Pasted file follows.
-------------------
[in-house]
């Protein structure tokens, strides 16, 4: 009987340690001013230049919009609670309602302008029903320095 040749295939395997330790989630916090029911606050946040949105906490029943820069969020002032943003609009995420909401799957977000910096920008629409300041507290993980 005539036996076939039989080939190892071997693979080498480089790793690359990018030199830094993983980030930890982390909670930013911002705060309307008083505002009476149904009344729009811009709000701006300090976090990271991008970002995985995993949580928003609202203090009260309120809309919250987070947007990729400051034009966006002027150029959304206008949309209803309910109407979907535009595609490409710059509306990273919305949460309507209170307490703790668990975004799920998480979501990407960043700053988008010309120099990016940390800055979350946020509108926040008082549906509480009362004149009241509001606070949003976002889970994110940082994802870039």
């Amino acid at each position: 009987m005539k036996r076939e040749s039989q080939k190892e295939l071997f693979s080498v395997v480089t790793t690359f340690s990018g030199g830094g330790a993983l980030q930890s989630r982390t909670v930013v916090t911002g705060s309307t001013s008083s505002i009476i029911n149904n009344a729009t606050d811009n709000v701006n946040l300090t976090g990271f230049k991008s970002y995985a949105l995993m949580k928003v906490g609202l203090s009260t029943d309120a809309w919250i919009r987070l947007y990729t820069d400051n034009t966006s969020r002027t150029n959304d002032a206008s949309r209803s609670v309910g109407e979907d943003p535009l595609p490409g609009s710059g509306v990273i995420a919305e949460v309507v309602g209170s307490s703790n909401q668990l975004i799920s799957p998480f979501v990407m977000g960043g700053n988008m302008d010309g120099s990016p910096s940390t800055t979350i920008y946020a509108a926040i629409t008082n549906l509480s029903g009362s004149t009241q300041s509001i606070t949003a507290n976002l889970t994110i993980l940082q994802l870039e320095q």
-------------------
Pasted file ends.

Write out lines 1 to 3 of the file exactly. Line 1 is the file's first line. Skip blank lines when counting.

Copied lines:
[in-house]
């Protein structure tokens, strides 16, 4: 009987340690001013230049919009609670309602302008029903320095 040749295939395997330790989630916090029911606050946040949105906490029943820069969020002032943003609009995420909401799957977000910096920008629409300041507290993980 005539036996076939039989080939190892071997693979080498480089790793690359990018030199830094993983980030930890982390909670930013911002705060309307008083505002009476149904009344729009811009709000701006300090976090990271991008970002995985995993949580928003609202203090009260309120809309919250987070947007990729400051034009966006002027150029959304206008949309209803309910109407979907535009595609490409710059509306990273919305949460309507209170307490703790668990975004799920998480979501990407960043700053988008010309120099990016940390800055979350946020509108926040008082549906509480009362004149009241509001606070949003976002889970994110940082994802870039």
């Amino acid at each position: 009987m005539k036996r076939e040749s039989q080939k190892e295939l071997f693979s080498v395997v480089t790793t690359f340690s990018g030199g830094g330790a993983l980030q930890s989630r982390t909670v930013v916090t911002g705060s309307t001013s008083s505002i009476i029911n149904n009344a729009t606050d811009n709000v701006n946040l300090t976090g990271f230049k991008s970002y995985a949105l995993m949580k928003v906490g609202l203090s009260t029943d309120a809309w919250i919009r987070l947007y990729t820069d400051n034009t966006s969020r002027t150029n959304d002032a206008s949309r209803s609670v309910g109407e979907d943003p535009l595609p490409g609009s710059g509306v990273i995420a919305e949460v309507v309602g209170s307490s703790n909401q668990l975004i799920s799957p998480f979501v990407m977000g960043g700053n988008m302008d010309g120099s990016p910096s940390t800055t979350i920008y946020a509108a926040i629409t008082n549906l509480s029903g009362s004149t009241q300041s509001i606070t949003a507290n976002l889970t994110i993980l940082q994802l870039e320095q």